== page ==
Top 5 College Regrets of Students
Most college alumni if asked to share their memories of the years spent on campus would come up with stories that are full of exciting and valuable experiences. This is not surprising as we all tend to idealize our past and especially the times when we were younger and more energetic.
However, not many will dare to approach their past with criticism and share the things they regret doing or not doing while in college. It takes courage and wisdom to accept and share one’s own mistakes, but such confessions make up for a more interesting and useful read for others, particularly for those who are just thinking of entering a college or who are students now.
That is why we have prepared these top 5 college regrets of students.
? Taking the wrong major. In most 4 year programs, you do not have to decide on a major until the end of the second year. However, once you decided, the direction of your senior years’ programs, as well as your degree, are pretty much fixed and defined. Not surprisingly, many students regret making a wrong choice, following a wrong educational path, and as a result struggling in their lives and career. Most often students regret taking these majors: English & Foreign Languages, Biological & Physical Studies, Education, Social Sciences & Law, Communications. Pretty much all of these majors are criticized for being impractical, too vague and general, offering limited job opportunities, or just hard to find a job without further advanced degrees & licenses.
? Not caring enough about studies. Even if students do make the right choice with majors, there is no guarantee they leave the college full of knowledge or graduate at all. The most often reason to blame is that they do not spend enough time or do not put enough energy into studying. Students may find their classes boring or peer-students and professors not interesting enough to learn and cooperate. Later in life, they face difficulties finding a well-paid entry-level job or simply struggle with their work assignments.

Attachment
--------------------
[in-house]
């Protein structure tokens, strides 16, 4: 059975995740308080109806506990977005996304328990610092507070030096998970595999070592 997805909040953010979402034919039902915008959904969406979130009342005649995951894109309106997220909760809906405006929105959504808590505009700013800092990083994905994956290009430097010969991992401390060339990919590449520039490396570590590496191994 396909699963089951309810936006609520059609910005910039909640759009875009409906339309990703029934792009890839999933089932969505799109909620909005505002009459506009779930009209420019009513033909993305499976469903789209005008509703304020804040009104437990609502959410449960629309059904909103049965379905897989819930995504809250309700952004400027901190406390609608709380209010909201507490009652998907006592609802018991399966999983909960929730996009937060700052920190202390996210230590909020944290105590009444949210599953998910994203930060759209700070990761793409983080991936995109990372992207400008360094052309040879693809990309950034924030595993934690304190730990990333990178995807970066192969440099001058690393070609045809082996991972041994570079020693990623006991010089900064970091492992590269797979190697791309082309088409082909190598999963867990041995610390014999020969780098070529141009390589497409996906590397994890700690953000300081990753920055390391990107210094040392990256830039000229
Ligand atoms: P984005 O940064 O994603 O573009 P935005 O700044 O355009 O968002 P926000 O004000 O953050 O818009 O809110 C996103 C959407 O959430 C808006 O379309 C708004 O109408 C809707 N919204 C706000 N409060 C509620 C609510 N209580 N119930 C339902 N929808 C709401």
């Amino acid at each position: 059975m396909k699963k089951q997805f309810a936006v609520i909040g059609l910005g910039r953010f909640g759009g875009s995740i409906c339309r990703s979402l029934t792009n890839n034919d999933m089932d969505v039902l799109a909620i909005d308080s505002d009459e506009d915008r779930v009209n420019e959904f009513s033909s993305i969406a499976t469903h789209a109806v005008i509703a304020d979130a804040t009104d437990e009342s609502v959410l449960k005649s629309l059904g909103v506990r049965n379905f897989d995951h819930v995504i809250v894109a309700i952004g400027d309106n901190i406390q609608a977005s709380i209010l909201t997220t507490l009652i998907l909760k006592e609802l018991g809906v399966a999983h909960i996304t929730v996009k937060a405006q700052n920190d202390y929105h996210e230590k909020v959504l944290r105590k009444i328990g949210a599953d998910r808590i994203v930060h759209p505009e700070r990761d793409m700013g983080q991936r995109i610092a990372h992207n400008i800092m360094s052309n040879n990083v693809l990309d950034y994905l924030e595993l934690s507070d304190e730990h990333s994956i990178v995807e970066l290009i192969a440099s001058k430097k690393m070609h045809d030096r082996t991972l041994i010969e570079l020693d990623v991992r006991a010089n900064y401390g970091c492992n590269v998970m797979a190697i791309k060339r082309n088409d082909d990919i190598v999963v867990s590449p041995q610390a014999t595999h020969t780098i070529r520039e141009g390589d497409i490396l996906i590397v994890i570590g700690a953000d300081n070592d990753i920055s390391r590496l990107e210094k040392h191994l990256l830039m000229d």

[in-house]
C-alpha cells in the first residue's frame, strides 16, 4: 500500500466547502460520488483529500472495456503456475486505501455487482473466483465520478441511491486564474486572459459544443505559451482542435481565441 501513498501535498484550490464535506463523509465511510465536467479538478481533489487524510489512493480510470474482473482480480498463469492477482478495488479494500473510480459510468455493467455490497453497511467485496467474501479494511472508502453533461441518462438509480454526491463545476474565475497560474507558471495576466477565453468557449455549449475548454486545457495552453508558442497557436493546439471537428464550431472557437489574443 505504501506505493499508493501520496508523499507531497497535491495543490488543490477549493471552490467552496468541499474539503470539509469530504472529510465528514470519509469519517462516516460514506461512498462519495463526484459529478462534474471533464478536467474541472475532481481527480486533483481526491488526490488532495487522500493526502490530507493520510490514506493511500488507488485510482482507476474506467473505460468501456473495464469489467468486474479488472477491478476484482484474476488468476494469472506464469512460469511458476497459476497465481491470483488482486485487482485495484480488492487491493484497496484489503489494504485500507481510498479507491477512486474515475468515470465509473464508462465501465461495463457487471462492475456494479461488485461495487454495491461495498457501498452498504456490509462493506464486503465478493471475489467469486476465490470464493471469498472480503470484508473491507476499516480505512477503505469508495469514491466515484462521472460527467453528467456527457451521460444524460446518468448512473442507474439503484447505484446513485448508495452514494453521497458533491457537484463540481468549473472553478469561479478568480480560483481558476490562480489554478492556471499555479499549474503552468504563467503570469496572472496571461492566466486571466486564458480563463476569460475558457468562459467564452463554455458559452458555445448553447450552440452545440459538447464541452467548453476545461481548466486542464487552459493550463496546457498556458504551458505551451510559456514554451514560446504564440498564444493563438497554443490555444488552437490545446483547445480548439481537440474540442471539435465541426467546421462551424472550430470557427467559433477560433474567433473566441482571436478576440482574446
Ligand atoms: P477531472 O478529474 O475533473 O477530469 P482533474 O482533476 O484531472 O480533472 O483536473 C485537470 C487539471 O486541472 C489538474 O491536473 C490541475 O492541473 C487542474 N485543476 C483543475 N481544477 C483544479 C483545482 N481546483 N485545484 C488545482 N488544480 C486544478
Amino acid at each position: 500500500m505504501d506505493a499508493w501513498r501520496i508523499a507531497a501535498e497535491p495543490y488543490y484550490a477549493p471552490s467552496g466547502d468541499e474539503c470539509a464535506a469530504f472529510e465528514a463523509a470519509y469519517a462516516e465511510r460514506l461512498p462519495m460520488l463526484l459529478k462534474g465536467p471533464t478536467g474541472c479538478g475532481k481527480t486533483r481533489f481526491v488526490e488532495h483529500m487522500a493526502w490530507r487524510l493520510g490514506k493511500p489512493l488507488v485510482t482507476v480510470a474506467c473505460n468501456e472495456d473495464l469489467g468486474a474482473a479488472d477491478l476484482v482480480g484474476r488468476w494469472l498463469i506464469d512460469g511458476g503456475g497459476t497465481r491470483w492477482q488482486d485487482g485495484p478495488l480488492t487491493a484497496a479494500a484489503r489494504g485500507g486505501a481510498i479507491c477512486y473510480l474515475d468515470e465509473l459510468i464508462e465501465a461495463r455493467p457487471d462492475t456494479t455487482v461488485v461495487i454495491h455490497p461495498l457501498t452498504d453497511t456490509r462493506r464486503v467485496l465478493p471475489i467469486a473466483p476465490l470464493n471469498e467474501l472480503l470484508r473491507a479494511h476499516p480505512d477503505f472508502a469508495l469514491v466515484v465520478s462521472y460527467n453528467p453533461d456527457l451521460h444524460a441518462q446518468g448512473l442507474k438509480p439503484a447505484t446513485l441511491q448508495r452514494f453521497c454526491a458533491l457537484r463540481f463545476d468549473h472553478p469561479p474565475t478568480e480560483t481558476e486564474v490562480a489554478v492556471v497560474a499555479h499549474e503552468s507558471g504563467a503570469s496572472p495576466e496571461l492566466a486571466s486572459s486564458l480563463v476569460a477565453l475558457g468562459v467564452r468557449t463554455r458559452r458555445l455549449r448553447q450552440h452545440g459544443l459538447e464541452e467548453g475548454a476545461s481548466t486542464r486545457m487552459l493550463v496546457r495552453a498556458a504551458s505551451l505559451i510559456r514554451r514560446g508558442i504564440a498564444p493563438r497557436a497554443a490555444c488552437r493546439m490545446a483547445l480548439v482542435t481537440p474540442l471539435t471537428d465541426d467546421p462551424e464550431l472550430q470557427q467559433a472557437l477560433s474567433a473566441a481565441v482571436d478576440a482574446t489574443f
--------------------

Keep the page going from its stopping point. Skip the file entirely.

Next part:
? Postponing things and avoiding responsibility. “I will figure it out later,” they say and avoid dealing with difficulties. Soon enough they opt to postpone discovering their passions, increasing their financial education, learning about the real world, taking some practical work assignments at college. Later in life, these things translate into similar behavioral patterns and real problems once they start leading an independent life. Needless to say, they regret having such a bad attitude to life and responsibilities in college.
? Not socializing enough. Doing things together, social and cultural activities, sports, etc. may seem like an obvious thing while in college, but it’s not until we grow older and start independent lives that we come to realize how important networking is. As the proverb has it: “It’s not what you know, but who you know that matters the most”. The connections that we make in college often transform into useful business partnerships years later. Having a network of trustworthy friends is a big advantage as they can help with good advice, solve problems, support, and help in finding employment opportunities. In college, many do not care to be more active socially and make a network of life-long friends. Later they regret that missed opportunity.
? Not making the most of what the campus life has to offer. Campus life has a lot more to offer than a library pass or a sports club. There are numerous interesting campus events and student extra-curriculum activities that can give one valuable experience, knowledge, and just a wonderful time. Instead many students prefer online games or social networks over campus-life exposure and that may come as a shortage later when employers ask whether they have been active in college community life and did any volunteer assignments.